The Land of The Maasai
The Maasai people live in East Africa dispersed throughout Northern Tanzania and Southern Kenya. They live off the land and lead a traditional semi-nomadic lifestyle.
However, due to global warming drought has become a common occurrence in East Africa. Therefore, cattle herds are smaller than they have ever been and the Maasai are under pressure to adapt their lifestyle to modern conditions.
After our full day safari at Maasai Mara we visited a traditional Maasai village located near our lodge.
Photo of my friend with the Maasai elders after they met us outside their kraal.
Traditional Diet of the Maasai
Traditionally the food of the tribe comes from their cattle and includes milk, meat and blood. They also make their own traditional beer and it is not uncommon for them to brew it in their own homes.
Typically, the blood from cattle is only consumed by the tribe on special occasions. Health benefits include being rich in protein and it also helps to strengthen the immune system. It is not distributed evenly among tribal members. Accordingly, it is only given to circumcised people, the sick and it is also consumed regularly by tribal elders.
However, due to dwindling cattle numbers the traditional consumption of cow’s blood is not as common as in prior years. In addition, some members of the tribe have begun to grow their own food although farming the land is considered to be a crime against nature. This belief is based on the fact that the land cannot be used for grazing after it has been cultivated.
The traditional Maasai village is called a Kraal which consists of traditional houses arranged in circular fashion surrounded by a fence. Importantly, the livestock of the Kraal are brought inside the fence every evening to protect them from lions. The fence is constructed of acacia thorns to make it more effective. Young boys are responsible for herding the livestock.
The livestock are being led through the fence into the kraal for the evening.
Once inside the kraal the livestock are further segregated among the individual households.
Their tribal homes are constructed using mud, grass, sticks, cow dung and cow urine. Traditionally, it is the responsibility of the women to construct the home and the men build the fence to protect the kraal.
We were invited inside the house.
Maasai brew their own beer and the container above the hearth is used for that purpose.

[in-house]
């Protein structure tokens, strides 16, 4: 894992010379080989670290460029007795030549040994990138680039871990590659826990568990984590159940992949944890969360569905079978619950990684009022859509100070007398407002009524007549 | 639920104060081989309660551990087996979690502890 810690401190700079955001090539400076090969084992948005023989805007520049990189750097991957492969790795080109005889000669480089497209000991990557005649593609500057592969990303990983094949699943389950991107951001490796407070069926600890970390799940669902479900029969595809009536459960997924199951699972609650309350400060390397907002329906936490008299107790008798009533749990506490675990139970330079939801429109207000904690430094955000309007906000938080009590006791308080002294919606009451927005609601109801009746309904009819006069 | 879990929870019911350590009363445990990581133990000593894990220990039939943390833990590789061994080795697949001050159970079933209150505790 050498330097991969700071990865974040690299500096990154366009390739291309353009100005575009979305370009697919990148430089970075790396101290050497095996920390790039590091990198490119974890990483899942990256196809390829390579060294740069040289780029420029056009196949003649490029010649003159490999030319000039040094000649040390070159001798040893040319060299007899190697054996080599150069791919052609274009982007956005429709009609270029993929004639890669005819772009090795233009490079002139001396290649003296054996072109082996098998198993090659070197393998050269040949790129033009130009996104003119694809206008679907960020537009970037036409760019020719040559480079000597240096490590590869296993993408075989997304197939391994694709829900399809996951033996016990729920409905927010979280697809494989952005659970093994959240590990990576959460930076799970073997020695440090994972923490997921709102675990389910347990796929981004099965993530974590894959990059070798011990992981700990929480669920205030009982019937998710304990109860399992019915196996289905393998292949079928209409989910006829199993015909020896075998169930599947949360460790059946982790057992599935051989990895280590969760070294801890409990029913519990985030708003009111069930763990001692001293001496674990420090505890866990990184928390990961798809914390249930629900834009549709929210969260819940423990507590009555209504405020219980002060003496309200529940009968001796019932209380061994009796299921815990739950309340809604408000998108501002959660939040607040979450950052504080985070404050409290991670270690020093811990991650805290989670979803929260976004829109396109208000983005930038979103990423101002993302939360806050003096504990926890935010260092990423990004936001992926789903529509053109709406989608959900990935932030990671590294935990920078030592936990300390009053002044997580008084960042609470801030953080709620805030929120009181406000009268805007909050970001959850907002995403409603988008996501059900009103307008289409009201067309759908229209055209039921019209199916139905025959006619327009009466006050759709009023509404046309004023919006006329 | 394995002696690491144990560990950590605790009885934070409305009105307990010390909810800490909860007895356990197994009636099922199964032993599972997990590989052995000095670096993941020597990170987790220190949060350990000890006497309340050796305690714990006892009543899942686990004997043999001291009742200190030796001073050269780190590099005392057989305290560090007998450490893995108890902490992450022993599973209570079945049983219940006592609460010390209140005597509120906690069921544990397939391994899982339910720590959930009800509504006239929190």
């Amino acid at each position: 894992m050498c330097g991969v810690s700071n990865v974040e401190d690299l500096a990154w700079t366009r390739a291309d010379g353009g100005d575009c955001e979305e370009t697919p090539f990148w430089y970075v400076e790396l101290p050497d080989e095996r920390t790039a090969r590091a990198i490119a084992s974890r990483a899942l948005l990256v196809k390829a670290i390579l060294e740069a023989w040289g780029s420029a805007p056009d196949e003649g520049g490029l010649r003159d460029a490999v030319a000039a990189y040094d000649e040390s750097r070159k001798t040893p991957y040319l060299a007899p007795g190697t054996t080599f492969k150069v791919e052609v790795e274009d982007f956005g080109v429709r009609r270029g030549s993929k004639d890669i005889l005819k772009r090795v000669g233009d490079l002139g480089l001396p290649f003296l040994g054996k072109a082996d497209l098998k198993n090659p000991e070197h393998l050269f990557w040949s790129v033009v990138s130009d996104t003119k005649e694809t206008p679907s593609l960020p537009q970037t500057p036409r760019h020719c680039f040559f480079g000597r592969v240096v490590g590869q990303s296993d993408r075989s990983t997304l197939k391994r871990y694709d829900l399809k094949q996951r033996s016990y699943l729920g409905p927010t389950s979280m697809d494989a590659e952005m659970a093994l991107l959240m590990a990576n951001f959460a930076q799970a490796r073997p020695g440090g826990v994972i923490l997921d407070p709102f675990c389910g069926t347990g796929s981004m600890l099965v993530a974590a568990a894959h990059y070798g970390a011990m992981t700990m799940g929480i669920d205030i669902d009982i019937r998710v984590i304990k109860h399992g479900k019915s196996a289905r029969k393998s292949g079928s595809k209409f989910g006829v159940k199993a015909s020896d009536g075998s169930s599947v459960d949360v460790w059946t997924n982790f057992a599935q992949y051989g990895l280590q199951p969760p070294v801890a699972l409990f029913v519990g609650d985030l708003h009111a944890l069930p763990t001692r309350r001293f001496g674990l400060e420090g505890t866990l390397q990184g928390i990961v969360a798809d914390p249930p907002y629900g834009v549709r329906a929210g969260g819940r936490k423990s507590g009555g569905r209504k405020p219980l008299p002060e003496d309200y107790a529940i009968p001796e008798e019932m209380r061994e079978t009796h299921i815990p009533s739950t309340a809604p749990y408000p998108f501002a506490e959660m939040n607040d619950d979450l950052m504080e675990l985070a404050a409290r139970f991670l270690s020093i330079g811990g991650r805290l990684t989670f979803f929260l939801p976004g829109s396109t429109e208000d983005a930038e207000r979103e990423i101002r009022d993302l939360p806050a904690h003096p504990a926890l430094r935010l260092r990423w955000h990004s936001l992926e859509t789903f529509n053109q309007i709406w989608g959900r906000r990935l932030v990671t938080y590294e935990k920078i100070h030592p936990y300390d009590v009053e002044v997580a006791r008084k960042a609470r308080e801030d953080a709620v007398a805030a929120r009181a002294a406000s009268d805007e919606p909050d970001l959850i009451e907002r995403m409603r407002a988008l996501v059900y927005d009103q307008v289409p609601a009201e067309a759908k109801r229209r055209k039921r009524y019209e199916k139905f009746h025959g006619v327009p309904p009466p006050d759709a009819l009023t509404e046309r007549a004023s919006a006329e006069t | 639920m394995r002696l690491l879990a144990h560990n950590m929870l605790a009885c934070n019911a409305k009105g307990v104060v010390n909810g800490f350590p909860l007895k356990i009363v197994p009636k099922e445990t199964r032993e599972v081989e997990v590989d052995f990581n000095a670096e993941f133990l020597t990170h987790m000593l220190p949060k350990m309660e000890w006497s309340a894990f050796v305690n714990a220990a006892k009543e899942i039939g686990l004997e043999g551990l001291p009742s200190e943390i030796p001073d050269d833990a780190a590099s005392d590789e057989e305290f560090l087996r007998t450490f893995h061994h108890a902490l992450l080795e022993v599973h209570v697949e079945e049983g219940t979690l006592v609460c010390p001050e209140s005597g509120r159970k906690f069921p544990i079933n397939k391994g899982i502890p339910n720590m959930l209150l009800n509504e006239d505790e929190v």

Traditional “Adumu” Dance
Their most tribal common dance is called the adumu. This “jumping dance” is preformed when the young male tribal members form a circle with one or two of them jumping in the center. Traditionally, it is assumed that the one who can jump the highest is the best warrior and will also be able to choose the most desirable bride.
Fortunately, we were able to try out the dance and also get some insights into other important traditions of the tribe. After some encouragement I agreed to try my luck at the jumping dance.
Ready, set, go!
I think I did pretty well although he nudged me out by a few centimeters. However, I am not sure I was doing it correctly because my heels are supposed to be together and it is supposed to look effortless.
The Maasai are Lion Hunters
Our host next explained that they still hunt lions in his tribe. Although, they are not allowed to hunt inside the park, the lions can also be found near the village. The lions are the traditional enemy of the tribe because the lions will kill their livestock if given the opportunity. Thus, killing a lion is the mark of a great Maasai warrior and it is a noble feat.
However, the hunters do not use guns instead they use spears to kill the lion. This is hard to believe although I do not have reason to doubt his word. Overall, my impression of them was that they were very dignified and proud of their traditions. He showed me the lion skin from the kill he made to achieve warrior status.
It also makes a pretty nice hat.
How the Maasai Make Fire
They are able to use primitive fire starting methods similar to the San Bushman in Namibia.
Now it was time for some jewelry shopping and then we would be heading back to the lodge.
Walking the trail back to the lodge.
As we parted ways I explained that we were going to Amboseli National Park next. It sounded peculiar, but our host would then issue an adamant denial that his tribe was in any way similar to the Amboseli Maasai. After getting acquainted with the other tribe I completely understood why he would not want to be mixed up with them.
Also, of note was that this tribe at Maasai Mara were not carrying cell phones or any other tech gadgets which would make it appear that they were not 100% committed to their traditional lifestyle. Of note, is the fact that I also do not use a smart phone.
In contrast, at Amboseli they always seemed to be amusing themselves with their smart phones. The exception would be when they were too busy drooling on my female friend.
I was a bit skeptical of our hosts commitment to the traditional lifestyle. I asked him if he was given an opportunity to move to Nairobi and live in the suburbs – would he do it? The answer was an unequivocal NO.